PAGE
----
As you might have guessed, it is easy to find Margery Kempe a little tiresome at times, but if you step back from her privileged prayerfulness and concentrate on what she reveals of the history of her period, the Book of Margery Kempe is fascinating. Coaches were unsprung affairs in the Middle Ages, and roads were miry and rutted, so travel by wheeled transport was uncomfortable. If you had a heavy load to carry you had to use an ox-cart, but otherwise the poor walked everywhere while the wealthy went on horseback. The distances involved could be staggering.  For the more far-off destinations going by ship was unavoidable, for at least part of the way. This had its advantages as well as its drawbacks; the passengers had no option but to sit back and enjoy the ride (if possible), either in the open air or below decks; on the other hand the waves could make the passage not only rough but perilous, for the small ships then in use. You could easily endure seas sickness, or even end up drowned.

With the choice of going by car or train it is quite a trip for me to go from Norwich to Ipswich, but without such modern means of transport Margery thought nothing of going there to see her daughter-in-law off en route to Germany. Upon bidding her son’s widow farewell and leaving the Suffolk port, Margery had almost reached her home when she was seized by an overwhelming desire to accompany her relative abroad. This volte face she naturally attributed not to herself but to the will of the Holy Ghost. The master of the vessel readily agreed to take her aboard, and only her daughter-in-law, who was looking forward to returning to Danzig, was unimpressed; I wonder why?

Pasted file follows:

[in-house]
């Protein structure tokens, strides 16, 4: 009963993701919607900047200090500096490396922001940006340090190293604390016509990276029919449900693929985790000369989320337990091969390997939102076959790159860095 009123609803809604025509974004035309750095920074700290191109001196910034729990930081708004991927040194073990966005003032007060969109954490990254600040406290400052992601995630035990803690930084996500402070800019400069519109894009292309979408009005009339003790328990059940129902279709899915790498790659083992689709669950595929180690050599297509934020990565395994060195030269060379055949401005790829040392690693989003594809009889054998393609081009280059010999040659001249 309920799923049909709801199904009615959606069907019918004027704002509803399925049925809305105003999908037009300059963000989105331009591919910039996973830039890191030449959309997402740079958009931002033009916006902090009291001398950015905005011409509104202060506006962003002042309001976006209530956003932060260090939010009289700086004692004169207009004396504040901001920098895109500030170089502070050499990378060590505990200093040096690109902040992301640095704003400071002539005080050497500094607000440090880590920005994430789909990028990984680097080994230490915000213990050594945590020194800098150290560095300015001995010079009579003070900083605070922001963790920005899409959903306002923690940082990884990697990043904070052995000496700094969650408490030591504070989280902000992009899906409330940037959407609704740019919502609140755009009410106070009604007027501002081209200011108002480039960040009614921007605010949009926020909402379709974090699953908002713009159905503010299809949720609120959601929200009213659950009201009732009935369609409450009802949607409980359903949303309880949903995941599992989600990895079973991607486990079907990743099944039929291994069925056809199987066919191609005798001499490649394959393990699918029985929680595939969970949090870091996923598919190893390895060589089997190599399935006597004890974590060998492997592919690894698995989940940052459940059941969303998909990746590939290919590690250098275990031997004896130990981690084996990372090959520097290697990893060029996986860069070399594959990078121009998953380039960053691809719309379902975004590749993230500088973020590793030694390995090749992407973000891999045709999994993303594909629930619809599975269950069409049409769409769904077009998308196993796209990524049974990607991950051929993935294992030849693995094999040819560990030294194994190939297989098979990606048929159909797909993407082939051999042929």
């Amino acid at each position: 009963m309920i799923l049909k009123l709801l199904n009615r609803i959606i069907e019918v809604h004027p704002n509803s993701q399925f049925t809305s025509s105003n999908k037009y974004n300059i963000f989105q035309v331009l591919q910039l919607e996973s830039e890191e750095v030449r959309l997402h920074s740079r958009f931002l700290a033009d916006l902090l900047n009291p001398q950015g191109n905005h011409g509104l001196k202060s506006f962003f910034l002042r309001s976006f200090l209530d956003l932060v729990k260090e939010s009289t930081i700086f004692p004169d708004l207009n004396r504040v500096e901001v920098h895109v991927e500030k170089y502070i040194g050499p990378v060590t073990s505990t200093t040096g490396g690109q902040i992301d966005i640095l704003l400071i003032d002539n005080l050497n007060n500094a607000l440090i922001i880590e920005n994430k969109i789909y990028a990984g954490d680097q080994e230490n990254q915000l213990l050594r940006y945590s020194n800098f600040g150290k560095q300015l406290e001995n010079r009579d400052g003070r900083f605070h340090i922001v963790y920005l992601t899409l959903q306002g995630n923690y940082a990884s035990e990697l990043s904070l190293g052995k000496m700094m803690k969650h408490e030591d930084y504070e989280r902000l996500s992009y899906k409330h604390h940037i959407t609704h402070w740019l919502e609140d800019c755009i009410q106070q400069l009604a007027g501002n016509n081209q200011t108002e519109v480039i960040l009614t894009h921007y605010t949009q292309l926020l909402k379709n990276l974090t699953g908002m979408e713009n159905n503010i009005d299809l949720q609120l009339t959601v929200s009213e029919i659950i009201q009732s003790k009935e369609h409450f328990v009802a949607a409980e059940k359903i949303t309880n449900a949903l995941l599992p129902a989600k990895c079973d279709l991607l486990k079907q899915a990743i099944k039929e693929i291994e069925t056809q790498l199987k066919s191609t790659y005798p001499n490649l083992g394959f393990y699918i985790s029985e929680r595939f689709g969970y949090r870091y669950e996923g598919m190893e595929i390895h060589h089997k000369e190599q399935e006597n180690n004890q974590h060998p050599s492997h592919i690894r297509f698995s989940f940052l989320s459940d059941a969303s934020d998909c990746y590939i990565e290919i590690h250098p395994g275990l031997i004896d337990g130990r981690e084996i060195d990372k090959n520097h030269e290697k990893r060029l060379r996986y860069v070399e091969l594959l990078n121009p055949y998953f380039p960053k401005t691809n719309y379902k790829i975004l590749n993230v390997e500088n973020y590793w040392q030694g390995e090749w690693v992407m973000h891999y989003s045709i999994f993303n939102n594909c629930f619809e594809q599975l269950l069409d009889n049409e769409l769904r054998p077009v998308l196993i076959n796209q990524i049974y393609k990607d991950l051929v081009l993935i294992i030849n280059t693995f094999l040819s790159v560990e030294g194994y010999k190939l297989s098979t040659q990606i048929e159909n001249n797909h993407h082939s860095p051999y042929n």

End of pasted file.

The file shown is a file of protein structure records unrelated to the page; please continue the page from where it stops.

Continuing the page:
Margery Kempe was born around the year 1373 in Bishops Lynn – now called Kings Lynn. Edward III was coming to end of his long reign; his ambitions in France had led to the Hundred Years War, a problem for those wishing to travel in Europe. Margery’s family were rich merchants, and both her father and husband were prominent members of the local Corporation. Wool was providing great riches across East Anglia, and Wool Churches were springing up in villages around Norfolk. Her wealth enabled Margery to travel with an entourage of confessors and hermits, despite having fourteen children; she had plenty of servants to care for the youngsters back home. Her education was fairly basic, and she authored her autobiographical work through dictation.

Wherever she went she was able to call on the local vicar, friar or Prior to discuss religious commonplaces with him, which she recounted in her book. No doubt the prospect of a charitable donation made these pleasant chats mutually rewarding. Charity was expected but not demanded of the public. It is revealing to read what Erasmus has to say on the subject; although dating from a hundred years after Margery Kempe’s time, it could be just as true of today’s charitable giving.  He says that people were likely to be more generous if observed in the act, and there were nimble fingered pilgrims who could remove a coin from the altar while apparently depositing one.

Castle Acre, a stop on the way to Walsingham

In all her travels Margery Kempe did not neglect a pilgrimage to nearby Walsingham. Starting from Lynn she would have joined pilgrims from abroad who had landed at the port there, before journeying on to Fakenham; there other pilgrims from Norwich, the Midlands and London all met up before going on to Walsingham. Once there the devout would visit the chapel built as a replica of the House of the Annunciation in Nazareth. The building was draughty, having no doors or glass in the windows. More congenial were the dramas enacted in the Common Place, the market just outside the chapel. Margery went for spiritual solace, but many of the pilgrims were the sick, in search of a miraculous cure. Walsingham is again a place of pilgrimage, the medieval streets drawing tourists from around the rest of the country.  [I am myself due to visit Great Walsingham in the near future, but that is to visit a relative who farms there.]